Brevity is key. A good executive summary ranges from half a page to two pages; anything longer and you risk losing your reader's attention or appearing unfocused. A safe bet is to keep it under one page.
Although it leads off the business plan, the executive summary should be written last. That way, you can cull information from the rest of the report, and make certain there are no inconsistencies.
The executive summary is also the best place to describe your mission statement. Develop a concise description, no more than a few sentences, that explains:
- Why your business exists
- What its goals are
- How you will achieve those goals
- Filling a void in the marketplace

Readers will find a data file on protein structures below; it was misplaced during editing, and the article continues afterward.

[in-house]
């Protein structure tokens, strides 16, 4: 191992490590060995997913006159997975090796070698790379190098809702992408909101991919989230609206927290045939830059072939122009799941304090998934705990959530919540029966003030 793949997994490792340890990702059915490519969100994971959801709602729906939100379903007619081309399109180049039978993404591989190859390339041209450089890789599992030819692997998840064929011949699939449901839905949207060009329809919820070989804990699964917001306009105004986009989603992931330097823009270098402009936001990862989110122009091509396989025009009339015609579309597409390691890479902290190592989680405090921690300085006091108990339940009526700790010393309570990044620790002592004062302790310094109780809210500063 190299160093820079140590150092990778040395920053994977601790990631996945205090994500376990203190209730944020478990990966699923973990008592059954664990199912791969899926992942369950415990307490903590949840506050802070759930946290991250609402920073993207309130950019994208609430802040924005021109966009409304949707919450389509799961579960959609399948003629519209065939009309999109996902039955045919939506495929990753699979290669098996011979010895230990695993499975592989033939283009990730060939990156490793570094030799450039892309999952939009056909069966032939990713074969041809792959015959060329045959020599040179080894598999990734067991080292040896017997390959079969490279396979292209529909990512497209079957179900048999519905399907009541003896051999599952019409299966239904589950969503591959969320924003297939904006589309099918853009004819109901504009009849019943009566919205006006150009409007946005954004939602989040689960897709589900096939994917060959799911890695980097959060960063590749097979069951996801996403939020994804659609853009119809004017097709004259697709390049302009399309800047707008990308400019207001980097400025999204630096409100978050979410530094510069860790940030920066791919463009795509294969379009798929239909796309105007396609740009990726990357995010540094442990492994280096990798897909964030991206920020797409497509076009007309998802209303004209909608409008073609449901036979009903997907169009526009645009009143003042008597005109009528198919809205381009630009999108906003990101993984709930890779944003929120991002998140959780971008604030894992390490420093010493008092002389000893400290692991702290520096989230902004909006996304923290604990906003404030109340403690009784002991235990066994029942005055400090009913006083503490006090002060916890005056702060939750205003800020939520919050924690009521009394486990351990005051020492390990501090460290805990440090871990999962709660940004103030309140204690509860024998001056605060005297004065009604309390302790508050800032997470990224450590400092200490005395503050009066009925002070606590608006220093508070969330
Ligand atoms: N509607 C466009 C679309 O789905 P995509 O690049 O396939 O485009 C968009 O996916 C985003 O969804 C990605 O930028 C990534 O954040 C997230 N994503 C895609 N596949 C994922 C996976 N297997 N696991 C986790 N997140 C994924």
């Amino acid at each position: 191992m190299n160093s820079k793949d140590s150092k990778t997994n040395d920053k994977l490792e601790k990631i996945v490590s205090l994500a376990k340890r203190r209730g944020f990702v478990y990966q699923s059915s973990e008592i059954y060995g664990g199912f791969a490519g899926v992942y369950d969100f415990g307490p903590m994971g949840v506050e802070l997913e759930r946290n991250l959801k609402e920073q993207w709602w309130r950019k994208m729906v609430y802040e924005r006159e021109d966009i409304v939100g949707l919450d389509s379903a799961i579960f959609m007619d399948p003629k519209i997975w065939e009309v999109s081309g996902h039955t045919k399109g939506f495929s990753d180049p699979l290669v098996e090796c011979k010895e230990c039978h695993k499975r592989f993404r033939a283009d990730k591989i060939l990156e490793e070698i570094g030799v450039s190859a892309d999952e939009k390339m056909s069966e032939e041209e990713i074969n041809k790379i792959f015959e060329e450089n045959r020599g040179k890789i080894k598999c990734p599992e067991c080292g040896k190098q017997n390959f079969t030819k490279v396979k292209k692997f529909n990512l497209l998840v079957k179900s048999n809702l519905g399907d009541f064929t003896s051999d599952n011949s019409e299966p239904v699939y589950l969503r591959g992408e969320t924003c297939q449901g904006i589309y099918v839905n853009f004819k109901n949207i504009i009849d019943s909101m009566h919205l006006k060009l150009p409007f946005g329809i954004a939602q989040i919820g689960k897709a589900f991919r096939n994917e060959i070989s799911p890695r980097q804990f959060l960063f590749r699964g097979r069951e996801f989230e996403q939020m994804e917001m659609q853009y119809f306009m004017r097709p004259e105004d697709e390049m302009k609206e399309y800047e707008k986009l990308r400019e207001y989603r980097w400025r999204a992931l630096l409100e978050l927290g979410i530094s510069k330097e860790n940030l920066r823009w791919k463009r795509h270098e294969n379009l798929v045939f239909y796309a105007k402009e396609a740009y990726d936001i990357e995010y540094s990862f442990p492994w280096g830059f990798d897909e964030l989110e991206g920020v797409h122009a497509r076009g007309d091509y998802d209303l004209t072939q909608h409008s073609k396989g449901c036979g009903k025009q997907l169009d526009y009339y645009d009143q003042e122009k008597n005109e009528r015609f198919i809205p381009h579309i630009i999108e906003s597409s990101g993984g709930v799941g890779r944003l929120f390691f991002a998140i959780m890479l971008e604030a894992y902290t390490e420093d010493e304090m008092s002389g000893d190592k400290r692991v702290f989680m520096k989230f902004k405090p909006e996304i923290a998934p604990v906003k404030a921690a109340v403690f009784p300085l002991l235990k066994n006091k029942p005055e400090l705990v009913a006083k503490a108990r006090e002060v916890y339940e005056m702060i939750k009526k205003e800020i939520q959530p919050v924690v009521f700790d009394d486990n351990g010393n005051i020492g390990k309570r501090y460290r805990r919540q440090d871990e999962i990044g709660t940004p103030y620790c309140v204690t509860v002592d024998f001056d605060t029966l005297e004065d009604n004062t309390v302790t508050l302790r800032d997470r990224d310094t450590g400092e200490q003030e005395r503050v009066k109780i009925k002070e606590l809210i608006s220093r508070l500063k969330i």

- Offering a better product than what currently exists
- Offering a comparable product, but at a better price than your rivals
The next issue to address is the status of your business. It may still be only in the idea stage. Perhaps you've already raised a little money. Or, it may be that you are fully operational and looking to expand. Investors will interpret your current business position as a signal as to how much capital is needed to advance your company, and whether or not this matches the type of opportunity they are looking for.
The final part of the executive summary will focus on critical factors that will determine your chance for success. These items will be specific to your business, but may include:
- Low staff turnover
- A technology patent
- A strategic partnership
- Externalities, such as the continuation of a marketplace or economic trend